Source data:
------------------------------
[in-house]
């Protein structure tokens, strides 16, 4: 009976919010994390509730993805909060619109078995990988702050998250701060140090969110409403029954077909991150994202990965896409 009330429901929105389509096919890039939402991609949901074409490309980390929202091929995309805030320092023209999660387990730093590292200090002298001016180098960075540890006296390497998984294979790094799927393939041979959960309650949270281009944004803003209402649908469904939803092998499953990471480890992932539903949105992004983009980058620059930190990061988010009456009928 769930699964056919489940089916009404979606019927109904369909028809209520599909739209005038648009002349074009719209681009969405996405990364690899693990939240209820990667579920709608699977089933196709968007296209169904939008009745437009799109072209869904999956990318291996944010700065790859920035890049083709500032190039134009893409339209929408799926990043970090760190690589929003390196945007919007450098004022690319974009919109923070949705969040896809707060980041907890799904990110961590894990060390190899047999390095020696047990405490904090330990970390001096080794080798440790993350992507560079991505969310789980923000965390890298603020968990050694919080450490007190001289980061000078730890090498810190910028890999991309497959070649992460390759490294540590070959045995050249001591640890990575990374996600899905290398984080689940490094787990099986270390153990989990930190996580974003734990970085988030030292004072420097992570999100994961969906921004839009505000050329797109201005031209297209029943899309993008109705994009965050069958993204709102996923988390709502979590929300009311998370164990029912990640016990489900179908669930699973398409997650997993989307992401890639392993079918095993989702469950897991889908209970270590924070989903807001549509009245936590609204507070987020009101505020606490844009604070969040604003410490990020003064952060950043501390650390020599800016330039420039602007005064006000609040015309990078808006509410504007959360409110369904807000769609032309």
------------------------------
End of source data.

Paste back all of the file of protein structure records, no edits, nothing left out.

[in-house]
């Protein structure tokens, strides 16, 4: 009976919010994390509730993805909060619109078995990988702050998250701060140090969110409403029954077909991150994202990965896409 009330429901929105389509096919890039939402991609949901074409490309980390929202091929995309805030320092023209999660387990730093590292200090002298001016180098960075540890006296390497998984294979790094799927393939041979959960309650949270281009944004803003209402649908469904939803092998499953990471480890992932539903949105992004983009980058620059930190990061988010009456009928 769930699964056919489940089916009404979606019927109904369909028809209520599909739209005038648009002349074009719209681009969405996405990364690899693990939240209820990667579920709608699977089933196709968007296209169904939008009745437009799109072209869904999956990318291996944010700065790859920035890049083709500032190039134009893409339209929408799926990043970090760190690589929003390196945007919007450098004022690319974009919109923070949705969040896809707060980041907890799904990110961590894990060390190899047999390095020696047990405490904090330990970390001096080794080798440790993350992507560079991505969310789980923000965390890298603020968990050694919080450490007190001289980061000078730890090498810190910028890999991309497959070649992460390759490294540590070959045995050249001591640890990575990374996600899905290398984080689940490094787990099986270390153990989990930190996580974003734990970085988030030292004072420097992570999100994961969906921004839009505000050329797109201005031209297209029943899309993008109705994009965050069958993204709102996923988390709502979590929300009311998370164990029912990640016990489900179908669930699973398409997650997993989307992401890639392993079918095993989702469950897991889908209970270590924070989903807001549509009245936590609204507070987020009101505020606490844009604070969040604003410490990020003064952060950043501390650390020599800016330039420039602007005064006000609040015309990078808006509410504007959360409110369904807000769609032309």